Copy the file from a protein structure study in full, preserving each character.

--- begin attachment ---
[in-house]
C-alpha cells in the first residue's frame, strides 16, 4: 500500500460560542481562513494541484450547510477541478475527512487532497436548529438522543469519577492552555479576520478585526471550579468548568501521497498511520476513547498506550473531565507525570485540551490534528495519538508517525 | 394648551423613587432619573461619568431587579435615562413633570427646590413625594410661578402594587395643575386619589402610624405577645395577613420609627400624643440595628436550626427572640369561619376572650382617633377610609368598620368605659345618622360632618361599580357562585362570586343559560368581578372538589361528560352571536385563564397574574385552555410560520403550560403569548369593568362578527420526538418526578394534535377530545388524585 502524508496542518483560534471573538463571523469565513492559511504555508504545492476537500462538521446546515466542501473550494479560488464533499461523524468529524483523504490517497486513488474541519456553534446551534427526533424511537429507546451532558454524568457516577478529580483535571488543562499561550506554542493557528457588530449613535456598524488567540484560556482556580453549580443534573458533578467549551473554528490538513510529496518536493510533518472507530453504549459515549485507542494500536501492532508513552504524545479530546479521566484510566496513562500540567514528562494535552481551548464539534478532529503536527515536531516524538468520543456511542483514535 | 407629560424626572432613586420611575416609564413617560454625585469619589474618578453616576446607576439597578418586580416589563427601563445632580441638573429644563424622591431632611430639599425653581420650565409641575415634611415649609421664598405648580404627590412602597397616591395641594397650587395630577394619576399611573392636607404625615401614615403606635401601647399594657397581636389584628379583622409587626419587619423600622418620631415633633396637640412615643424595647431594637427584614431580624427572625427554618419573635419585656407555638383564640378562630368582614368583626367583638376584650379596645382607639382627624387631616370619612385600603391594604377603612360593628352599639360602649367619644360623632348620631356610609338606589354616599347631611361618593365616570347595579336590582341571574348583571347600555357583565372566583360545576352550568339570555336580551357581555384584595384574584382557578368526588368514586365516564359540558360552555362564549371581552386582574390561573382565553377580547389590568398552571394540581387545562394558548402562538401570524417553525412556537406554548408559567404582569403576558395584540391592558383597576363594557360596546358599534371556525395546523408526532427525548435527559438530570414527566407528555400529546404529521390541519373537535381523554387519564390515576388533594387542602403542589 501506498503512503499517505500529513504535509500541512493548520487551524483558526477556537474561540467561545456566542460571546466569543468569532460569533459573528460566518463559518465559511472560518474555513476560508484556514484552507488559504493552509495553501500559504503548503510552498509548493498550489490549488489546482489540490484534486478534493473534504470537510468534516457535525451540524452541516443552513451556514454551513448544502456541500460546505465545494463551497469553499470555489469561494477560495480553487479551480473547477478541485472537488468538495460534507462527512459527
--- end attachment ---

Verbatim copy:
[in-house]
C-alpha cells in the first residue's frame, strides 16, 4: 500500500460560542481562513494541484450547510477541478475527512487532497436548529438522543469519577492552555479576520478585526471550579468548568501521497498511520476513547498506550473531565507525570485540551490534528495519538508517525 | 394648551423613587432619573461619568431587579435615562413633570427646590413625594410661578402594587395643575386619589402610624405577645395577613420609627400624643440595628436550626427572640369561619376572650382617633377610609368598620368605659345618622360632618361599580357562585362570586343559560368581578372538589361528560352571536385563564397574574385552555410560520403550560403569548369593568362578527420526538418526578394534535377530545388524585 502524508496542518483560534471573538463571523469565513492559511504555508504545492476537500462538521446546515466542501473550494479560488464533499461523524468529524483523504490517497486513488474541519456553534446551534427526533424511537429507546451532558454524568457516577478529580483535571488543562499561550506554542493557528457588530449613535456598524488567540484560556482556580453549580443534573458533578467549551473554528490538513510529496518536493510533518472507530453504549459515549485507542494500536501492532508513552504524545479530546479521566484510566496513562500540567514528562494535552481551548464539534478532529503536527515536531516524538468520543456511542483514535 | 407629560424626572432613586420611575416609564413617560454625585469619589474618578453616576446607576439597578418586580416589563427601563445632580441638573429644563424622591431632611430639599425653581420650565409641575415634611415649609421664598405648580404627590412602597397616591395641594397650587395630577394619576399611573392636607404625615401614615403606635401601647399594657397581636389584628379583622409587626419587619423600622418620631415633633396637640412615643424595647431594637427584614431580624427572625427554618419573635419585656407555638383564640378562630368582614368583626367583638376584650379596645382607639382627624387631616370619612385600603391594604377603612360593628352599639360602649367619644360623632348620631356610609338606589354616599347631611361618593365616570347595579336590582341571574348583571347600555357583565372566583360545576352550568339570555336580551357581555384584595384574584382557578368526588368514586365516564359540558360552555362564549371581552386582574390561573382565553377580547389590568398552571394540581387545562394558548402562538401570524417553525412556537406554548408559567404582569403576558395584540391592558383597576363594557360596546358599534371556525395546523408526532427525548435527559438530570414527566407528555400529546404529521390541519373537535381523554387519564390515576388533594387542602403542589 501506498503512503499517505500529513504535509500541512493548520487551524483558526477556537474561540467561545456566542460571546466569543468569532460569533459573528460566518463559518465559511472560518474555513476560508484556514484552507488559504493552509495553501500559504503548503510552498509548493498550489490549488489546482489540490484534486478534493473534504470537510468534516457535525451540524452541516443552513451556514454551513448544502456541500460546505465545494463551497469553499470555489469561494477560495480553487479551480473547477478541485472537488468538495460534507462527512459527